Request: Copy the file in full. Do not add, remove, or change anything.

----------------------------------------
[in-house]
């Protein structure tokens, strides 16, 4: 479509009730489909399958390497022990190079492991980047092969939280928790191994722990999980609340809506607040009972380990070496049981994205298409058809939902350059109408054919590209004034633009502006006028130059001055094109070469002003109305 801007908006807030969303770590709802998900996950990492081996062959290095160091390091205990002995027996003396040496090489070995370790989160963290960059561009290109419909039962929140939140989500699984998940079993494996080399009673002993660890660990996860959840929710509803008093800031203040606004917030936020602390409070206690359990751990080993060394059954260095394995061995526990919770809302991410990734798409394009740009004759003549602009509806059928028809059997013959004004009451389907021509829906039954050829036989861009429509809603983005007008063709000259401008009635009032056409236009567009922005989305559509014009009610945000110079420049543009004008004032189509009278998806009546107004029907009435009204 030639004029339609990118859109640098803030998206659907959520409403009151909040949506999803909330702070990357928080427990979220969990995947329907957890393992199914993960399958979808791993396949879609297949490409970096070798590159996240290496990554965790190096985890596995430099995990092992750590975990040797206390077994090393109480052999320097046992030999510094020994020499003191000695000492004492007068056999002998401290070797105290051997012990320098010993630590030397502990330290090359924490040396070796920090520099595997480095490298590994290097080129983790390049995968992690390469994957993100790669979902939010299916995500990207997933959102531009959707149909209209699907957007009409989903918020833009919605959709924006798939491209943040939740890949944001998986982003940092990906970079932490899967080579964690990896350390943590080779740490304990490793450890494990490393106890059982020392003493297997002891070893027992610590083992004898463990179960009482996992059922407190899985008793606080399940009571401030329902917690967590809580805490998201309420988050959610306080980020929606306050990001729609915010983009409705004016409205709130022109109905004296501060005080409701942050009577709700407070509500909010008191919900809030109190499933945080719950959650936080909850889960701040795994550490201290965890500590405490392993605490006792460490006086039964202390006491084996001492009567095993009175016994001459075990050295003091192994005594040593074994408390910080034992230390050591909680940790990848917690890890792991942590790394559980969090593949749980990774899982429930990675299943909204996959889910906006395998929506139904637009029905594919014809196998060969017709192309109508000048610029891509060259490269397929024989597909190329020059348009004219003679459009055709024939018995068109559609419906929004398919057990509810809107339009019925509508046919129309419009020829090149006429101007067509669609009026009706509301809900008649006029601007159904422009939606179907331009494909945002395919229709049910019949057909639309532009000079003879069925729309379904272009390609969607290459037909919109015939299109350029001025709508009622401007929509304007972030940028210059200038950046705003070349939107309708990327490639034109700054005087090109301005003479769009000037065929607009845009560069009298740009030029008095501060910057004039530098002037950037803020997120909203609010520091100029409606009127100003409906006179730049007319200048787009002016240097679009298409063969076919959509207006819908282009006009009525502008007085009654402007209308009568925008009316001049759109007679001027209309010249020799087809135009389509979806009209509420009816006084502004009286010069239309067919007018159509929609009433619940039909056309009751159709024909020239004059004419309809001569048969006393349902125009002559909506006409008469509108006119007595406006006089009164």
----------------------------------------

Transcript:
[in-house]
């Protein structure tokens, strides 16, 4: 479509009730489909399958390497022990190079492991980047092969939280928790191994722990999980609340809506607040009972380990070496049981994205298409058809939902350059109408054919590209004034633009502006006028130059001055094109070469002003109305 801007908006807030969303770590709802998900996950990492081996062959290095160091390091205990002995027996003396040496090489070995370790989160963290960059561009290109419909039962929140939140989500699984998940079993494996080399009673002993660890660990996860959840929710509803008093800031203040606004917030936020602390409070206690359990751990080993060394059954260095394995061995526990919770809302991410990734798409394009740009004759003549602009509806059928028809059997013959004004009451389907021509829906039954050829036989861009429509809603983005007008063709000259401008009635009032056409236009567009922005989305559509014009009610945000110079420049543009004008004032189509009278998806009546107004029907009435009204 030639004029339609990118859109640098803030998206659907959520409403009151909040949506999803909330702070990357928080427990979220969990995947329907957890393992199914993960399958979808791993396949879609297949490409970096070798590159996240290496990554965790190096985890596995430099995990092992750590975990040797206390077994090393109480052999320097046992030999510094020994020499003191000695000492004492007068056999002998401290070797105290051997012990320098010993630590030397502990330290090359924490040396070796920090520099595997480095490298590994290097080129983790390049995968992690390469994957993100790669979902939010299916995500990207997933959102531009959707149909209209699907957007009409989903918020833009919605959709924006798939491209943040939740890949944001998986982003940092990906970079932490899967080579964690990896350390943590080779740490304990490793450890494990490393106890059982020392003493297997002891070893027992610590083992004898463990179960009482996992059922407190899985008793606080399940009571401030329902917690967590809580805490998201309420988050959610306080980020929606306050990001729609915010983009409705004016409205709130022109109905004296501060005080409701942050009577709700407070509500909010008191919900809030109190499933945080719950959650936080909850889960701040795994550490201290965890500590405490392993605490006792460490006086039964202390006491084996001492009567095993009175016994001459075990050295003091192994005594040593074994408390910080034992230390050591909680940790990848917690890890792991942590790394559980969090593949749980990774899982429930990675299943909204996959889910906006395998929506139904637009029905594919014809196998060969017709192309109508000048610029891509060259490269397929024989597909190329020059348009004219003679459009055709024939018995068109559609419906929004398919057990509810809107339009019925509508046919129309419009020829090149006429101007067509669609009026009706509301809900008649006029601007159904422009939606179907331009494909945002395919229709049910019949057909639309532009000079003879069925729309379904272009390609969607290459037909919109015939299109350029001025709508009622401007929509304007972030940028210059200038950046705003070349939107309708990327490639034109700054005087090109301005003479769009000037065929607009845009560069009298740009030029008095501060910057004039530098002037950037803020997120909203609010520091100029409606009127100003409906006179730049007319200048787009002016240097679009298409063969076919959509207006819908282009006009009525502008007085009654402007209308009568925008009316001049759109007679001027209309010249020799087809135009389509979806009209509420009816006084502004009286010069239309067919007018159509929609009433619940039909056309009751159709024909020239004059004419309809001569048969006393349902125009002559909506006409008469509108006119007595406006006089009164």